abstract     = {To contribute to a mechanistic understanding of radical reaction pathways in the sugar-phosphate backbone of DNA, we are investigating primary radicals induced by X-rays, as well as their transformation into stable radicals or diamagnetic products, in crystalline sugar and sugar derivatives. Radicals are identified and characterized mainly via the hyperfine interactions of the electron spin with protons in the molecular environment. These interactions are determined experimentally with electron magnetic resonance (EMR) techniques and compared to theoretical ab initio calculations based on density functional theory in a periodic approach. Different stages of the radiation-induced processes are investigated by irradiating in situ at various temperatures and controlled annealing experiments.
Here, results obtained in single crystals of the dipotassium salt of glucose 1-phosphate (K2G1P) and the disaccharides sucrose and trehalose are presented. The dominant radical in K2G1P after irradiation at 77 K exhibits a broken phospho-ester bond and is chemically identical to one of the major stable sucrose radicals, the latter all being characterized by a broken glycosidic bond. This suggests that the ester bond is radiation sensitive and that the phosphate group is not essential for the reaction pathway leading to this scission. Surprisingly, however, no evidence for glycosidic bond scission has so far been observed in trehalose. Rather, a simple H-abstraction alkyl radical is remarkably stable in this system. In all three compounds, dominant radicals are formed with one or several concerted carbonyl group formations. Extended studies are necessary to establish how and to which extent structural or geometrical factors determine the radiation chemistry, but certain general principles are starting to emerge.},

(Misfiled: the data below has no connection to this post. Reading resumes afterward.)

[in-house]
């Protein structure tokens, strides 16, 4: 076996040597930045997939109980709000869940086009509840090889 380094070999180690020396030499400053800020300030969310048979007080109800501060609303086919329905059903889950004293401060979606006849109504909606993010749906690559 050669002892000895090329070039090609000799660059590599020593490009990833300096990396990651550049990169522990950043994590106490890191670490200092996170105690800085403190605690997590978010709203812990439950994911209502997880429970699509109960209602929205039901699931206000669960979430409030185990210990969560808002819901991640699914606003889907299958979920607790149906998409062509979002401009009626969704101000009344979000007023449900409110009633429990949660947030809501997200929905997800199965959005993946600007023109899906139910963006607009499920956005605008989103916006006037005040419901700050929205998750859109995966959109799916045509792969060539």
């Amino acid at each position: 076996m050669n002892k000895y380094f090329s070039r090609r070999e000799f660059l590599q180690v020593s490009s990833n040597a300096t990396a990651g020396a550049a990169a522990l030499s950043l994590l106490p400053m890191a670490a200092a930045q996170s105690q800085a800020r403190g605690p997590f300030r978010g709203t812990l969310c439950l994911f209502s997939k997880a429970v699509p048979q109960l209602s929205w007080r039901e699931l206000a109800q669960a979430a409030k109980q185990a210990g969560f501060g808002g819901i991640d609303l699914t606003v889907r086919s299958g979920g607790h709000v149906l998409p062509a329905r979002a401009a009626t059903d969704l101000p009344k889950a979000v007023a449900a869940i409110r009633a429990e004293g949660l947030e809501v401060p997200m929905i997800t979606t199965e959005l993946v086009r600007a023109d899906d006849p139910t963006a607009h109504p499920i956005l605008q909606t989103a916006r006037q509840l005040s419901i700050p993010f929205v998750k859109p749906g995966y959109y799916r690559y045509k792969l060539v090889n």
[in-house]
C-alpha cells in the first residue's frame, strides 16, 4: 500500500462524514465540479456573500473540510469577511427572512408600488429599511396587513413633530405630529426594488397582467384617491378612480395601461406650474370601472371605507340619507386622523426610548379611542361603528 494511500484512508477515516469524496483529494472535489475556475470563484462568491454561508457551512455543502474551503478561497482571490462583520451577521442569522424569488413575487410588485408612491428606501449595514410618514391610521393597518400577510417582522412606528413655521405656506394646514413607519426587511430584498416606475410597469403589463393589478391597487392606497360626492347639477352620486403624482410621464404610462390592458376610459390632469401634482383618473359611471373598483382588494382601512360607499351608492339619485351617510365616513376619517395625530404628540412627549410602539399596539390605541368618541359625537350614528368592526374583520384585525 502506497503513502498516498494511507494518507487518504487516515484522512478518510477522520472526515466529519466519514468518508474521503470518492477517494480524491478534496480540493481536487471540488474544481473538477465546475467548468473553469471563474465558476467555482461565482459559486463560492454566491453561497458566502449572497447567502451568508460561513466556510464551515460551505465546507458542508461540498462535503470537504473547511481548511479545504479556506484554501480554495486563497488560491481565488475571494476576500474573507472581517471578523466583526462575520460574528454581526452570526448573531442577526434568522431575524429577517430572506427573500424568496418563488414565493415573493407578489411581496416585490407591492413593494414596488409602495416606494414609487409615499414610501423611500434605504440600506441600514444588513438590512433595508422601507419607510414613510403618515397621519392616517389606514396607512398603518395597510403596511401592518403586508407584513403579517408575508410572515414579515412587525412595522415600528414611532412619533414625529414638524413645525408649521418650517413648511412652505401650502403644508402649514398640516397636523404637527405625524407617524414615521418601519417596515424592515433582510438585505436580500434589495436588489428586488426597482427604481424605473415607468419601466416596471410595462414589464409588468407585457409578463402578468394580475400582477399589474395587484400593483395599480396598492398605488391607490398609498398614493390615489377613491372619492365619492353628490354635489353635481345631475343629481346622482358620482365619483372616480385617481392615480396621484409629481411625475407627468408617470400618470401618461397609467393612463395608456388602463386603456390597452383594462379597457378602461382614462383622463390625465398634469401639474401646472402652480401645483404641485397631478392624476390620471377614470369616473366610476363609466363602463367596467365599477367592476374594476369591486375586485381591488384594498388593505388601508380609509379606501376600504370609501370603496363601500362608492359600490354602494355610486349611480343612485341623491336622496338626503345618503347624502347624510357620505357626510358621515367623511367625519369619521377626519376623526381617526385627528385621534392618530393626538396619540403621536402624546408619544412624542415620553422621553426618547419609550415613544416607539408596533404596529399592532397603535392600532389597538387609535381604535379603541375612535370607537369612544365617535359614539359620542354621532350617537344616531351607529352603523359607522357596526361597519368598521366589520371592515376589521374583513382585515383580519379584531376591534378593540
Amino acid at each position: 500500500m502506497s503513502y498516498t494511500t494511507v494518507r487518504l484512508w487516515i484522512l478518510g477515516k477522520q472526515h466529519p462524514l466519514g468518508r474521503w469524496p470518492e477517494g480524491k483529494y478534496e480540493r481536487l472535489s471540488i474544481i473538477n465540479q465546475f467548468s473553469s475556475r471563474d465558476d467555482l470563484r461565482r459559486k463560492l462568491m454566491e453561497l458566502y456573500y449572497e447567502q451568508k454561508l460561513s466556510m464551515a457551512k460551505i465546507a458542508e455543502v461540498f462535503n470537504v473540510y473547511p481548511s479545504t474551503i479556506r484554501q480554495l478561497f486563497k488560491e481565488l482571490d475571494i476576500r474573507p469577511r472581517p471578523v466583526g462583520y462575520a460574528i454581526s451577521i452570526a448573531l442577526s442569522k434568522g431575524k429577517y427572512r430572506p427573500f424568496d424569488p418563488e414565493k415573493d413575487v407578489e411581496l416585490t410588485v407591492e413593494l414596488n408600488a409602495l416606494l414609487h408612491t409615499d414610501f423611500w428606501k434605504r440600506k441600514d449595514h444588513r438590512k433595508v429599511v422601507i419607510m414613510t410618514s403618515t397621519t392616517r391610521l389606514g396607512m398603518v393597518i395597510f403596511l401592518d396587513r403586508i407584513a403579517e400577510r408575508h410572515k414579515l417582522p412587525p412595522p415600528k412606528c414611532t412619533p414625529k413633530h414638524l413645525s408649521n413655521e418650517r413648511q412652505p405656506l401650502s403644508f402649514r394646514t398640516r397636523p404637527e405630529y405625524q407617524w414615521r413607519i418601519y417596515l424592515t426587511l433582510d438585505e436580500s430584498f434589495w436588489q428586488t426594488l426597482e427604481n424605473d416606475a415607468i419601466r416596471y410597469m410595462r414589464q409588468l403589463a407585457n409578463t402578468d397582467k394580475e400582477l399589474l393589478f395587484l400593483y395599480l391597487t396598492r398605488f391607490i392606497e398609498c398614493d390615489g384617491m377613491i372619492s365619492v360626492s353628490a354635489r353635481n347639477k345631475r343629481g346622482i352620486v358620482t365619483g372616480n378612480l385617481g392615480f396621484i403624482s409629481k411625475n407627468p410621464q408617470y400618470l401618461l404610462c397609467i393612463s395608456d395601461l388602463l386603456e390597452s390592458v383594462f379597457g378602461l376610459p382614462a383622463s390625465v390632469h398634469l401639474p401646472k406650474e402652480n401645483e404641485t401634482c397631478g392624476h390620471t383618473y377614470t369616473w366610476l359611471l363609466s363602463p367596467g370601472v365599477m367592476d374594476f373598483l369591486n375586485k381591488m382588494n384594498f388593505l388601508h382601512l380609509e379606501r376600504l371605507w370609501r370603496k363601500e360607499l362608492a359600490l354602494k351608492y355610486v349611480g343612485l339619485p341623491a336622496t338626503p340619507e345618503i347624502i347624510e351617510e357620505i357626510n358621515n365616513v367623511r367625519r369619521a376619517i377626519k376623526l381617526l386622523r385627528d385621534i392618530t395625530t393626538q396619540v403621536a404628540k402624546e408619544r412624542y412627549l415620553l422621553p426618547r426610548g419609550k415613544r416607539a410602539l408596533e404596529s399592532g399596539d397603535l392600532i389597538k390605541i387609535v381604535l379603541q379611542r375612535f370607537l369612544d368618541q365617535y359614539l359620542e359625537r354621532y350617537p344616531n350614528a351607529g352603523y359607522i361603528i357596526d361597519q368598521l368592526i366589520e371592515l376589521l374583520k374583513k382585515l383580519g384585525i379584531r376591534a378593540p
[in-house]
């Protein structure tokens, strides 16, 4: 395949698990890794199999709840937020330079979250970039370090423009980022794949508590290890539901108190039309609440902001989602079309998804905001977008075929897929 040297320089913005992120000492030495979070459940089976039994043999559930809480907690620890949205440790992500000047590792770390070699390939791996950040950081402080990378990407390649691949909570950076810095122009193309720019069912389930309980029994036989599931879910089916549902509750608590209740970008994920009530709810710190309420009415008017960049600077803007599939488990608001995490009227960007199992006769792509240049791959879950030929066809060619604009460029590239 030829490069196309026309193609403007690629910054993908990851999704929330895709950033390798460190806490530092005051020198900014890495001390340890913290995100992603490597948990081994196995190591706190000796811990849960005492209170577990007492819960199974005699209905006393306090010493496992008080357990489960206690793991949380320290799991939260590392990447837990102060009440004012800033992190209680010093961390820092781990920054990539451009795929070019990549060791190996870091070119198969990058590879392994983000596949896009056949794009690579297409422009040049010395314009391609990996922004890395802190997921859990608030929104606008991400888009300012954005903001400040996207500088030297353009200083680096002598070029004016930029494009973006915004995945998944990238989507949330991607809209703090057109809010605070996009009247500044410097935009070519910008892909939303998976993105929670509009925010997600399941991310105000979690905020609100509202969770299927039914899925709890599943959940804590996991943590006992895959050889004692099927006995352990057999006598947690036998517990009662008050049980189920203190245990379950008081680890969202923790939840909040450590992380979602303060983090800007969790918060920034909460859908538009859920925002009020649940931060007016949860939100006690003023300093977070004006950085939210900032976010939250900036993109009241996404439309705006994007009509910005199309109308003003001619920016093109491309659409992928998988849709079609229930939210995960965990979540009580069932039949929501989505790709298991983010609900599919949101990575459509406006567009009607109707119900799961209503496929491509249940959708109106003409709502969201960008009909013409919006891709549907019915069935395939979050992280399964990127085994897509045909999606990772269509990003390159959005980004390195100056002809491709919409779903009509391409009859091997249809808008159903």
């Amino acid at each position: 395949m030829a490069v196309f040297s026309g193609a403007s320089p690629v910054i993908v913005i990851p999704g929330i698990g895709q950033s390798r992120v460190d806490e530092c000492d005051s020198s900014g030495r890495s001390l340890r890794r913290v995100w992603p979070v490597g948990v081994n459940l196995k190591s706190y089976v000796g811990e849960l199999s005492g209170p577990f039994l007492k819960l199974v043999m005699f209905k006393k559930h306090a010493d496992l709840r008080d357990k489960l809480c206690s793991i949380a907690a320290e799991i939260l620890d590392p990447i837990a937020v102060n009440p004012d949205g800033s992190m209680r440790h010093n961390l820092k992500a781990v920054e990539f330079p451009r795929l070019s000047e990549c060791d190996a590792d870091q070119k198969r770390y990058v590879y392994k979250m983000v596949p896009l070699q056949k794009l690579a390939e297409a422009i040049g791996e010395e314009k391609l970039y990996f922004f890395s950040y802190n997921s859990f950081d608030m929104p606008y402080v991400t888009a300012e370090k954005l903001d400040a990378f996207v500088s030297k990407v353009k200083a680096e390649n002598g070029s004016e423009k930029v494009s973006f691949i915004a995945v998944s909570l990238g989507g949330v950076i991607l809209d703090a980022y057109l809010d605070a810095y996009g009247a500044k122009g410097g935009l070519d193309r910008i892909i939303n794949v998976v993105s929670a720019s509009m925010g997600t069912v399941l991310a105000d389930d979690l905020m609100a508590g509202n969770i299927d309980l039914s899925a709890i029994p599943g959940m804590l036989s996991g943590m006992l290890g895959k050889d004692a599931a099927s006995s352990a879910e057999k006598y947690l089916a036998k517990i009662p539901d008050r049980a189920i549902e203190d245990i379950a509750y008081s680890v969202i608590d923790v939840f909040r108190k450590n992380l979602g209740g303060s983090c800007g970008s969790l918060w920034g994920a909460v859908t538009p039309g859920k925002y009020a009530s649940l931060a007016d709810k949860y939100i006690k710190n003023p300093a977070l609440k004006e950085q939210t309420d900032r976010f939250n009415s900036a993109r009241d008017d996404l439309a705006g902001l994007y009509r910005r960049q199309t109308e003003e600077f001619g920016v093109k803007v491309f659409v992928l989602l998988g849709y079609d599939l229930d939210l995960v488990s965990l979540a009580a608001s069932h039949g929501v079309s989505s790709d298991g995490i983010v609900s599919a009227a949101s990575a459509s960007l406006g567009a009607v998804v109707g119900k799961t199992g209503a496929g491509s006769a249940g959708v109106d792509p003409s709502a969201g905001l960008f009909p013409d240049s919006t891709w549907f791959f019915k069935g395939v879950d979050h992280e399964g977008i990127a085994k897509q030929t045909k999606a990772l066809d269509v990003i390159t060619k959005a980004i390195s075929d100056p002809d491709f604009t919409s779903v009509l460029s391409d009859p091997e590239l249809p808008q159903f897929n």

author       = {De Cooman, Hendrik and Tarpan, Mihaela Adeluta and Pauwels, Ewald and Vrielinck, Henk and Sagstuen, E and Waroquier, Michel and Callens, Freddy},
  booktitle    = {Radiation Damage to DNA, 11th International workshop, Abstracts},
  language     = {eng},
  location     = {Atlanta, GA, USA},
  pages        = {1},
  title        = {Direct-effect radiation chemistry of solid-state carbohydrates using EMR and DFT},
  year         = {2010},
}

Chicago
De Cooman, Hendrik, Mihaela Adeluta Tarpan, Ewald Pauwels, Henk Vrielinck, E Sagstuen, Michel Waroquier, and Freddy Callens. 2010. “Direct-effect Radiation Chemistry of Solid-state Carbohydrates Using EMR and DFT.” In Radiation Damage to DNA, 11th International Workshop, Abstracts.
APA
De Cooman, H., Tarpan, M. A., Pauwels, E., Vrielinck, H., Sagstuen, E., Waroquier, M., & Callens, F. (2010). Direct-effect radiation chemistry of solid-state carbohydrates using EMR and DFT. Radiation Damage to DNA, 11th International workshop, Abstracts. Presented at the 11th International workshop on Radiation Damage to DNA.
Vancouver
1.
De Cooman H, Tarpan MA, Pauwels E, Vrielinck H, Sagstuen E, Waroquier M, et al. Direct-effect radiation chemistry of solid-state carbohydrates using EMR and DFT. Radiation Damage to DNA, 11th International workshop, Abstracts. 2010.
MLA
De Cooman, Hendrik, Mihaela Adeluta Tarpan, Ewald Pauwels, et al. “Direct-effect Radiation Chemistry of Solid-state Carbohydrates Using EMR and DFT.” Radiation Damage to DNA, 11th International Workshop, Abstracts. 2010. Print.